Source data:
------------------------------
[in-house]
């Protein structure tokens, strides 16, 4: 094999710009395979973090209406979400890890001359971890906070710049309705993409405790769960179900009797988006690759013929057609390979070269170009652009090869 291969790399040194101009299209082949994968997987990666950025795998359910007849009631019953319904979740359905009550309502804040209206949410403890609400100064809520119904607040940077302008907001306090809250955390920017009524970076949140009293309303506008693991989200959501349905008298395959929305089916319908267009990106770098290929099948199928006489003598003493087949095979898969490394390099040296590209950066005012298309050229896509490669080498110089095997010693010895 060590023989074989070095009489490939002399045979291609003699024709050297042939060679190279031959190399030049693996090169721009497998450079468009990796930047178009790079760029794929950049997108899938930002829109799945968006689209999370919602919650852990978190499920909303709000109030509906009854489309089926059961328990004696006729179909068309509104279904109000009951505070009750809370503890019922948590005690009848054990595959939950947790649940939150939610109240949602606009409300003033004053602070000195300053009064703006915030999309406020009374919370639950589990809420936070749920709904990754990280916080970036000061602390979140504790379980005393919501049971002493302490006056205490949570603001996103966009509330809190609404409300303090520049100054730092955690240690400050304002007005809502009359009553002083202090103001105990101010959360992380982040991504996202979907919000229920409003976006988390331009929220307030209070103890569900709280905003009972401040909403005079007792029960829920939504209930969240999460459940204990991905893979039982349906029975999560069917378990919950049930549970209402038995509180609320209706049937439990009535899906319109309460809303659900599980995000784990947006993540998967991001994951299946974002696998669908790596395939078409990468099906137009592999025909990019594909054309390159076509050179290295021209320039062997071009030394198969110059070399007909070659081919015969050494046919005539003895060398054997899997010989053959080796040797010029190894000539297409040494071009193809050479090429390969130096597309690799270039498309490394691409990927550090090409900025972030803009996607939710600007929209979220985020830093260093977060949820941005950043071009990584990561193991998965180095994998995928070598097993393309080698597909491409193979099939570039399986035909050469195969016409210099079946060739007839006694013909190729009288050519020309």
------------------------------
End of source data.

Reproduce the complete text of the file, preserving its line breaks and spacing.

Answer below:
[in-house]
């Protein structure tokens, strides 16, 4: 094999710009395979973090209406979400890890001359971890906070710049309705993409405790769960179900009797988006690759013929057609390979070269170009652009090869 291969790399040194101009299209082949994968997987990666950025795998359910007849009631019953319904979740359905009550309502804040209206949410403890609400100064809520119904607040940077302008907001306090809250955390920017009524970076949140009293309303506008693991989200959501349905008298395959929305089916319908267009990106770098290929099948199928006489003598003493087949095979898969490394390099040296590209950066005012298309050229896509490669080498110089095997010693010895 060590023989074989070095009489490939002399045979291609003699024709050297042939060679190279031959190399030049693996090169721009497998450079468009990796930047178009790079760029794929950049997108899938930002829109799945968006689209999370919602919650852990978190499920909303709000109030509906009854489309089926059961328990004696006729179909068309509104279904109000009951505070009750809370503890019922948590005690009848054990595959939950947790649940939150939610109240949602606009409300003033004053602070000195300053009064703006915030999309406020009374919370639950589990809420936070749920709904990754990280916080970036000061602390979140504790379980005393919501049971002493302490006056205490949570603001996103966009509330809190609404409300303090520049100054730092955690240690400050304002007005809502009359009553002083202090103001105990101010959360992380982040991504996202979907919000229920409003976006988390331009929220307030209070103890569900709280905003009972401040909403005079007792029960829920939504209930969240999460459940204990991905893979039982349906029975999560069917378990919950049930549970209402038995509180609320209706049937439990009535899906319109309460809303659900599980995000784990947006993540998967991001994951299946974002696998669908790596395939078409990468099906137009592999025909990019594909054309390159076509050179290295021209320039062997071009030394198969110059070399007909070659081919015969050494046919005539003895060398054997899997010989053959080796040797010029190894000539297409040494071009193809050479090429390969130096597309690799270039498309490394691409990927550090090409900025972030803009996607939710600007929209979220985020830093260093977060949820941005950043071009990584990561193991998965180095994998995928070598097993393309080698597909491409193979099939570039399986035909050469195969016409210099079946060739007839006694013909190729009288050519020309």